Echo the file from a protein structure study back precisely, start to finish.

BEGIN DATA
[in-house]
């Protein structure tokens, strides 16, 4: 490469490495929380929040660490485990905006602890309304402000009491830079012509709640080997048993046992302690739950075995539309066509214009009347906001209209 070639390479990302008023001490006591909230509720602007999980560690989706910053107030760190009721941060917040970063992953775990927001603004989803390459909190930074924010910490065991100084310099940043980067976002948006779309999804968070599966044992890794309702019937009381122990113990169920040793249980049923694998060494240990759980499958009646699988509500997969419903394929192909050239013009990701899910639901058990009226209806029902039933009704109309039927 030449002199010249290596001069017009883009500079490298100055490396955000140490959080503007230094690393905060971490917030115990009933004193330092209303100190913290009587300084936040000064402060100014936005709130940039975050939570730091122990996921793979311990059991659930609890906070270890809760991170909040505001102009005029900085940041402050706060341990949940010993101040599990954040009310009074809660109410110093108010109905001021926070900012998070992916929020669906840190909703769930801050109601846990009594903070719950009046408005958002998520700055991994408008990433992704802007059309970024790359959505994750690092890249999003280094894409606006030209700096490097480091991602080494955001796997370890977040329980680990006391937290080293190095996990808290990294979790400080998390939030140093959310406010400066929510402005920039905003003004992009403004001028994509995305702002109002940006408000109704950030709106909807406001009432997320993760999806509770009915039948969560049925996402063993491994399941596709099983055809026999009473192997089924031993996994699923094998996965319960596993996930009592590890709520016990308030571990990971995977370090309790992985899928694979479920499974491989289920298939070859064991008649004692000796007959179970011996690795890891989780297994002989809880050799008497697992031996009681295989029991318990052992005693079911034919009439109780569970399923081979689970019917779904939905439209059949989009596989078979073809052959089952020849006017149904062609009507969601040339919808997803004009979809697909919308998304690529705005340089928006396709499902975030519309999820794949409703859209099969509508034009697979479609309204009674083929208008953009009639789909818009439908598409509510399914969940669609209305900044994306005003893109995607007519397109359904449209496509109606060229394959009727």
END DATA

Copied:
[in-house]
């Protein structure tokens, strides 16, 4: 490469490495929380929040660490485990905006602890309304402000009491830079012509709640080997048993046992302690739950075995539309066509214009009347906001209209 070639390479990302008023001490006591909230509720602007999980560690989706910053107030760190009721941060917040970063992953775990927001603004989803390459909190930074924010910490065991100084310099940043980067976002948006779309999804968070599966044992890794309702019937009381122990113990169920040793249980049923694998060494240990759980499958009646699988509500997969419903394929192909050239013009990701899910639901058990009226209806029902039933009704109309039927 030449002199010249290596001069017009883009500079490298100055490396955000140490959080503007230094690393905060971490917030115990009933004193330092209303100190913290009587300084936040000064402060100014936005709130940039975050939570730091122990996921793979311990059991659930609890906070270890809760991170909040505001102009005029900085940041402050706060341990949940010993101040599990954040009310009074809660109410110093108010109905001021926070900012998070992916929020669906840190909703769930801050109601846990009594903070719950009046408005958002998520700055991994408008990433992704802007059309970024790359959505994750690092890249999003280094894409606006030209700096490097480091991602080494955001796997370890977040329980680990006391937290080293190095996990808290990294979790400080998390939030140093959310406010400066929510402005920039905003003004992009403004001028994509995305702002109002940006408000109704950030709106909807406001009432997320993760999806509770009915039948969560049925996402063993491994399941596709099983055809026999009473192997089924031993996994699923094998996965319960596993996930009592590890709520016990308030571990990971995977370090309790992985899928694979479920499974491989289920298939070859064991008649004692000796007959179970011996690795890891989780297994002989809880050799008497697992031996009681295989029991318990052992005693079911034919009439109780569970399923081979689970019917779904939905439209059949989009596989078979073809052959089952020849006017149904062609009507969601040339919808997803004009979809697909919308998304690529705005340089928006396709499902975030519309999820794949409703859209099969509508034009697979479609309204009674083929208008953009009639789909818009439908598409509510399914969940669609209305900044994306005003893109995607007519397109359904449209496509109606060229394959009727």